Thus, for the past 11 years plus, I have mounted the roof after every rain. And after each dismount I have assured the one with the wet dresses that, by golly, this time I had it, no question about it. But the next time it rained, she would begin to ask questions: why? when? and how long, oh Lord, how long?

After one boisterous wet spell, I paid two men $250 to resurface the roof, the clumsier of the two men taking advantage of a weak spot to fall through. To conceal the blunder, he filled the hole with an extra five gallons of tar.

And it did stop the leak. After that, the roof didn't leak, it ran a stream. And the stream consisted of 60 percent tar. So instead of rainwater converting my dear wife's clothes to offwhite, they were so far off white they were black.

I had always thought I would leave my dear wife an estate consisting of stocks, bonds, cash, credit cards, and maybe a yacht or two. Then I thought of some hand-kissing vulture luring her to the altar and making off with the whole wad. My third thought (three in a row established a new record for me) was to invest the whole bundle in a brand new, leakresistant, perhaps even leak-proof, roof over the addition. With this last thought in mind, I phoned Larry Morley, a local Jack-ofall-trades, to come up and lay a new roof over the old roof.

"Never mind bringing a helper," I said. "I haven't spent the last 11 years of my

life up there without knowing my way around." My dear wife having already

regaled Larry on my attempt at draining the basement into the pond and through a slight miscalculation draining the pond into the basement, he said it wouldn't add greatly to the labor charges if he brought his 12year-old son.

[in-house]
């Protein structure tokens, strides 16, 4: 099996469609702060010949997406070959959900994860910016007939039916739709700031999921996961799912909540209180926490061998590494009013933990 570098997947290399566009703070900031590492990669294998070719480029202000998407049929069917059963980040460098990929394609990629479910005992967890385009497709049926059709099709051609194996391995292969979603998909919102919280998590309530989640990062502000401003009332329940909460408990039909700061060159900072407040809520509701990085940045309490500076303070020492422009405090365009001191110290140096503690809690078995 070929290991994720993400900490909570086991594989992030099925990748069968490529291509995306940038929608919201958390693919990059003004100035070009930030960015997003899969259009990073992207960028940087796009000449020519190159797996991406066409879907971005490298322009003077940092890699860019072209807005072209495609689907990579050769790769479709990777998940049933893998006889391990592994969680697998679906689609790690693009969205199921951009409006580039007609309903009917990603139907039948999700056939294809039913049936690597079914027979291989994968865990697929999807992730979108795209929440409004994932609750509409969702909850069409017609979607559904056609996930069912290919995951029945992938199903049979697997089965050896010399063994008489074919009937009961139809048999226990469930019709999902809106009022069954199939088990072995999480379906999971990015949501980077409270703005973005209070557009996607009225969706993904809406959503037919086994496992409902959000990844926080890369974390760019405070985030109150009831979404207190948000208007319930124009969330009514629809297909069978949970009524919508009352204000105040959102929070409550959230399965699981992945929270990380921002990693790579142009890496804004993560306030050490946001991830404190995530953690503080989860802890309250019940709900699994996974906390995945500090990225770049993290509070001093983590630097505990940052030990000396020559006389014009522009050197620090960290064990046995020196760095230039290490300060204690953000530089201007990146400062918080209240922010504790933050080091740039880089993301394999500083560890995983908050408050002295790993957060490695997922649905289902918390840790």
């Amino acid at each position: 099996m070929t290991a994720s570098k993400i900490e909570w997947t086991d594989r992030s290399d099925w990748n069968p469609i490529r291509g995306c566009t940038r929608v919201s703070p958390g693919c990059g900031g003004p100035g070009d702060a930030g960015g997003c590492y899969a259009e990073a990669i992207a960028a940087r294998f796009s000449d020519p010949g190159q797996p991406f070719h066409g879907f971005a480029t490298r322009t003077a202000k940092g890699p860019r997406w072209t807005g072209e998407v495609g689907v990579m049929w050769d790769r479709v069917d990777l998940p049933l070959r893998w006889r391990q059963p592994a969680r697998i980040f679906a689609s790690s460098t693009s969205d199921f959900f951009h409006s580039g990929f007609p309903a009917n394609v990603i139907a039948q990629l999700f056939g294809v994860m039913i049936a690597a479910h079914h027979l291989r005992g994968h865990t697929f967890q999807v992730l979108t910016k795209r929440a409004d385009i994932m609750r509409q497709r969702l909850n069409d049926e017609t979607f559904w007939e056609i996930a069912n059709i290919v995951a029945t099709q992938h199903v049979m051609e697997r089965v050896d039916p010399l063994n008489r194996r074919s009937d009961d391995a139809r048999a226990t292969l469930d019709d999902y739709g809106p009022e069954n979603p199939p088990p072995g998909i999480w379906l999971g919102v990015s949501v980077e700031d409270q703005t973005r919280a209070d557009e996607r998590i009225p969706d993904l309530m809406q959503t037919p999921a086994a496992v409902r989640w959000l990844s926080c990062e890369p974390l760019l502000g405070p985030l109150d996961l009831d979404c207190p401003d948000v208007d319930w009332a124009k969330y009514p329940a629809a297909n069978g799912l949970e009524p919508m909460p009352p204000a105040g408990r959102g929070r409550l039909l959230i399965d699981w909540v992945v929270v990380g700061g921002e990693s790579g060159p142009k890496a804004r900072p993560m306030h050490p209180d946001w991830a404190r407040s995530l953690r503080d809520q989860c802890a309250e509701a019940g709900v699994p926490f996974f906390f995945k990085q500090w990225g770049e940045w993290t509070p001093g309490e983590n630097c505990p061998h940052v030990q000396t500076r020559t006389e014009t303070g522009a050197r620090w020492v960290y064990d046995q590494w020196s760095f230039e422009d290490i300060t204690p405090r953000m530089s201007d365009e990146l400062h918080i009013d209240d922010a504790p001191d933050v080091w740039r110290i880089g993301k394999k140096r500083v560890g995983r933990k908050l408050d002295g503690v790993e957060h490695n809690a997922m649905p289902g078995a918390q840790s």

They showed up the next morning with $318 worth of materials and Larry's workman's compensation policy. Which was akin to running out on the track before the start of the Indy 500 and soliciting the drivers for burial plots.

Surprisingly, except for sawing a new opening in my pants, I surprised everyone with my professional performance. Until it came to rolling out the roofing.

"I'll hold the roll from back here," Larry said, "and you roll 'er out."

Why he didn't say something before I rolled 'er off the edge of the roof, was my first question after regaining the power of speech. He said if I had been up there the better part of 11 years, I should have known the location of the edge of the roof.

Had it not been for the fiberglass overhang, I might be faxing this article down from "up there," or sending up smoke signals from "down there." The good news is, I missed going into the cistern by a foot and a half.

Funny, the thoughts that will cross a victim's mind at times of such crises. On the way down I thought of organizing a rock group and calling it The Collapsed Lung. This left little time for midair adjustments, but enough so that I managed to land on a freshly tended flower bed. I've landed on softer beds, of course, but any bed you can walk away from is a good bed, as World War I aviators used to say.

Hearing the commotion, my dear wife ran out and with deep concern screamed, "Look what you've done to my marigolds!"

Had I been up to it, I would have replied, "A woman with the sense God gave a retarded goose should have known better than to plant flowers where a man falling off the roof might land." But I couldn't spare the breath at the time.

In fact, I still walk with a slight hitch in my south leg, and my neck is kinked at an angle that gives the appearance I'm trying to spot the planet Pluto.

If current therapy fails, I may have to fall off the roof from the other side to get straightened out. I'll let you know.
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Title Annotation:roof-repair adventures
Author:Stoddard, Maynard Good
Publication:Saturday Evening Post
Date:Nov 1, 1992
Previous Article:The Stranger's Surprise.
Next Article:Men: don't sit on the problem.